Even in Australia, significant barriers exist to the registration of the birth among Indigenous communities. The number of Aboriginal children not registered at birth is high. A birth certificate is not automatically issued to a person registering a birth. Literacy problems or a lack of confidence can make it difficult for some Aboriginal peoples to navigate the bureaucracy.
This makes it difficult to prove identity, for example, to register to vote, or complete other important tasks.
Yet the hardships faced by children in cities are often concealed – and thus perpetuated – by the statistical averages on which decisions about resource allocation are based. On the surface, the average quality of life continues to increase. Yet herein lies the very problem: averages lump everyone together, the poverty of some is obscured by the wealth of others.
In Australia, three groups were recently identified as being particularly vulnerable to being left behind; children from Indigenous backgrounds, children in out-of-home care and children of refugees and migrants. These three groups live primarily in cities.
Child and youth homelessness remains a prevailing social problem and reports show that shelters and other supported accommodation services are stretched to capacity and are forced to turn people away.
Some 30 per cent of Indigenous Australians live in major cities, and a further 20 per cent live in major inner-regional towns. Aboriginal and Torres Strait Islander children have child mortality rates of three times their non-Aboriginal peers and are the least consulted in Australian policy; Aboriginal children aged 10-17 are 24 times more likely to be jailed than non-Aboriginal children and Aboriginal children are almost 10 times more likely to be in out-of-home care.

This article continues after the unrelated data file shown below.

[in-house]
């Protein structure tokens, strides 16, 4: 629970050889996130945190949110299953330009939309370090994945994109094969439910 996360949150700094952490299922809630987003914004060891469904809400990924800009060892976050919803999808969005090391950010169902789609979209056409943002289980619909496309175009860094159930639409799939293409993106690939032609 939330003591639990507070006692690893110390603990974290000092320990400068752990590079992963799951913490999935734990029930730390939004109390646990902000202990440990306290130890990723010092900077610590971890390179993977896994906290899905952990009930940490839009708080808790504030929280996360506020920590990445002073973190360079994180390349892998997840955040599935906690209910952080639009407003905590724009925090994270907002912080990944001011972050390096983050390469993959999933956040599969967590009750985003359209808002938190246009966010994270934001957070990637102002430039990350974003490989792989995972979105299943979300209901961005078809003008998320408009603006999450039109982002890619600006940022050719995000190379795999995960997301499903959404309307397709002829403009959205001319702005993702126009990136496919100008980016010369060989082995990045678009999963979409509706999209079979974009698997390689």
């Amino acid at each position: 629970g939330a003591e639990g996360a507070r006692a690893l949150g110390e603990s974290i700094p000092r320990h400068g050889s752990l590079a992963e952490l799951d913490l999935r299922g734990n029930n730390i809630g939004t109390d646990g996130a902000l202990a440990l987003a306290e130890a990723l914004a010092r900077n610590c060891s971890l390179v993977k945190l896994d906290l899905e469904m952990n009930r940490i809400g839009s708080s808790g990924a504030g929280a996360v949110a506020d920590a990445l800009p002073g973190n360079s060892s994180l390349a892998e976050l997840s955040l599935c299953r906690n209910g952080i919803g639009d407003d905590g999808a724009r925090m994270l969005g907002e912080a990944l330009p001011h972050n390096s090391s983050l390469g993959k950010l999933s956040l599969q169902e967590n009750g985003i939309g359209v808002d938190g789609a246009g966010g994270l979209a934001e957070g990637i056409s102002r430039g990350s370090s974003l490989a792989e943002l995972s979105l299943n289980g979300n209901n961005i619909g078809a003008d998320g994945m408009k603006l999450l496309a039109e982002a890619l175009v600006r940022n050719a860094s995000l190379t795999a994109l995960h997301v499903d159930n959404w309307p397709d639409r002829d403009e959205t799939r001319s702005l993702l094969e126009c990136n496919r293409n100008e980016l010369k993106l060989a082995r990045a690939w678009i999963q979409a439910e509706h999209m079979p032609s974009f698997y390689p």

These are major challenges, but they are not insurmountable. How we deal with them will prove how we develop as a fair society.
We would do well to begin by asking our urban planners and policymakers to pay much greater attention to the rights and interests of children. That means bringing children’s voices into community and local government policy in the implementation and planning of cities.
All this needs to be within a child-focused policy framework, sadly lacking in Australia. The unified call by Australian child rights organisations for a National Children’s Commissioner would go part of the way to address the shortfalls in oversight of policy, accountability, monitoring and participation.
We must do more to reach all children in need, wherever they live, wherever they are excluded and left behind. Some might ask whether all countries can afford to do this, especially at a time of global austerity in national budgets and reduced aid allocations. But if we overcome the barriers that have kept these children from the services that they need and that are theirs by right, then millions more will grow up healthy, attend school and live more productive lives.
Can we afford not to do this?